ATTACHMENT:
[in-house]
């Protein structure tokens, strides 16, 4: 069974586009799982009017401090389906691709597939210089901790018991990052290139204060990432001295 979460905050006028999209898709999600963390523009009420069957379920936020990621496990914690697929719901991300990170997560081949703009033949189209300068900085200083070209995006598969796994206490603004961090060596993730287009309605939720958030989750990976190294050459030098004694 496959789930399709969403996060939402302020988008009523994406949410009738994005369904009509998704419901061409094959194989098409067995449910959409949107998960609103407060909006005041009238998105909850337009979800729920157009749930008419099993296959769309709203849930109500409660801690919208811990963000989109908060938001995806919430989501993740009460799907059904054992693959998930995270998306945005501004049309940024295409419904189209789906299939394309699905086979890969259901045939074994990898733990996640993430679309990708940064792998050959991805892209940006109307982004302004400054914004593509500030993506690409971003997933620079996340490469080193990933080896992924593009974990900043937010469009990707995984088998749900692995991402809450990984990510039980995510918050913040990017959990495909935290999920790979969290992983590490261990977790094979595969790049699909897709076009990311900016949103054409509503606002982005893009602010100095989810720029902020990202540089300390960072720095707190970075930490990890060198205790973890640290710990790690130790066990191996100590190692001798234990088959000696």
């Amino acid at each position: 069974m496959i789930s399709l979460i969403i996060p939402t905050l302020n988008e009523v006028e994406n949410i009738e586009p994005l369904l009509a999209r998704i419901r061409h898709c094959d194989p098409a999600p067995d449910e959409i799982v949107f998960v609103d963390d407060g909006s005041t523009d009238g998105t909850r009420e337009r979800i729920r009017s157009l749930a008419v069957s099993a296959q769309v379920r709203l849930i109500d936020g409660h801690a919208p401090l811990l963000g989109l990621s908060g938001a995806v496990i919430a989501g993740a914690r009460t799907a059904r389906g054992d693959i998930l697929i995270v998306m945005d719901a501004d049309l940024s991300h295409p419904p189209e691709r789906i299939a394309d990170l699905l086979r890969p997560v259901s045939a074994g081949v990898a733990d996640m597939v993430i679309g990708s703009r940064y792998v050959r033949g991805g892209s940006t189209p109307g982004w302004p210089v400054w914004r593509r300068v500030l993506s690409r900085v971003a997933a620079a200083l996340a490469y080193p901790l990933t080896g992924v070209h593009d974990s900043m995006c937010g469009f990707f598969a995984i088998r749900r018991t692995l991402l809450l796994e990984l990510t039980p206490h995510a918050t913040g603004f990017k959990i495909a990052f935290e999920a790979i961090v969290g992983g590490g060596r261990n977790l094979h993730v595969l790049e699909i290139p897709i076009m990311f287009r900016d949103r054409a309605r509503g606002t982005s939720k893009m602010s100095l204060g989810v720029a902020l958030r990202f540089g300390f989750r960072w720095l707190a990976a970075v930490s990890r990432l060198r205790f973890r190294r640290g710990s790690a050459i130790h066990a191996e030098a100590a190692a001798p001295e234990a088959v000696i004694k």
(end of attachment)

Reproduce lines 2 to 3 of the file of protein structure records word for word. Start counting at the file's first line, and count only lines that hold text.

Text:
């Protein structure tokens, strides 16, 4: 069974586009799982009017401090389906691709597939210089901790018991990052290139204060990432001295 979460905050006028999209898709999600963390523009009420069957379920936020990621496990914690697929719901991300990170997560081949703009033949189209300068900085200083070209995006598969796994206490603004961090060596993730287009309605939720958030989750990976190294050459030098004694 496959789930399709969403996060939402302020988008009523994406949410009738994005369904009509998704419901061409094959194989098409067995449910959409949107998960609103407060909006005041009238998105909850337009979800729920157009749930008419099993296959769309709203849930109500409660801690919208811990963000989109908060938001995806919430989501993740009460799907059904054992693959998930995270998306945005501004049309940024295409419904189209789906299939394309699905086979890969259901045939074994990898733990996640993430679309990708940064792998050959991805892209940006109307982004302004400054914004593509500030993506690409971003997933620079996340490469080193990933080896992924593009974990900043937010469009990707995984088998749900692995991402809450990984990510039980995510918050913040990017959990495909935290999920790979969290992983590490261990977790094979595969790049699909897709076009990311900016949103054409509503606002982005893009602010100095989810720029902020990202540089300390960072720095707190970075930490990890060198205790973890640290710990790690130790066990191996100590190692001798234990088959000696």
């Amino acid at each position: 069974m496959i789930s399709l979460i969403i996060p939402t905050l302020n988008e009523v006028e994406n949410i009738e586009p994005l369904l009509a999209r998704i419901r061409h898709c094959d194989p098409a999600p067995d449910e959409i799982v949107f998960v609103d963390d407060g909006s005041t523009d009238g998105t909850r009420e337009r979800i729920r009017s157009l749930a008419v069957s099993a296959q769309v379920r709203l849930i109500d936020g409660h801690a919208p401090l811990l963000g989109l990621s908060g938001a995806v496990i919430a989501g993740a914690r009460t799907a059904r389906g054992d693959i998930l697929i995270v998306m945005d719901a501004d049309l940024s991300h295409p419904p189209e691709r789906i299939a394309d990170l699905l086979r890969p997560v259901s045939a074994g081949v990898a733990d996640m597939v993430i679309g990708s703009r940064y792998v050959r033949g991805g892209s940006t189209p109307g982004w302004p210089v400054w914004r593509r300068v500030l993506s690409r900085v971003a997933a620079a200083l996340a490469y080193p901790l990933t080896g992924v070209h593009d974990s900043m995006c937010g469009f990707f598969a995984i088998r749900r018991t692995l991402l809450l796994e990984l990510t039980p206490h995510a918050t913040g603004f990017k959990i495909a990052f935290e999920a790979i961090v969290g992983g590490g060596r261990n977790l094979h993730v595969l790049e699909i290139p897709i076009m990311f287009r900016d949103r054409a309605r509503g606002t982005s939720k893009m602010s100095l204060g989810v720029a902020l958030r990202f540089g300390f989750r960072w720095l707190a990976a970075v930490s990890r990432l060198r205790f973890r190294r640290g710990s790690a050459i130790h066990a191996e030098a100590a190692a001798p001295e234990a088959v000696i004694k």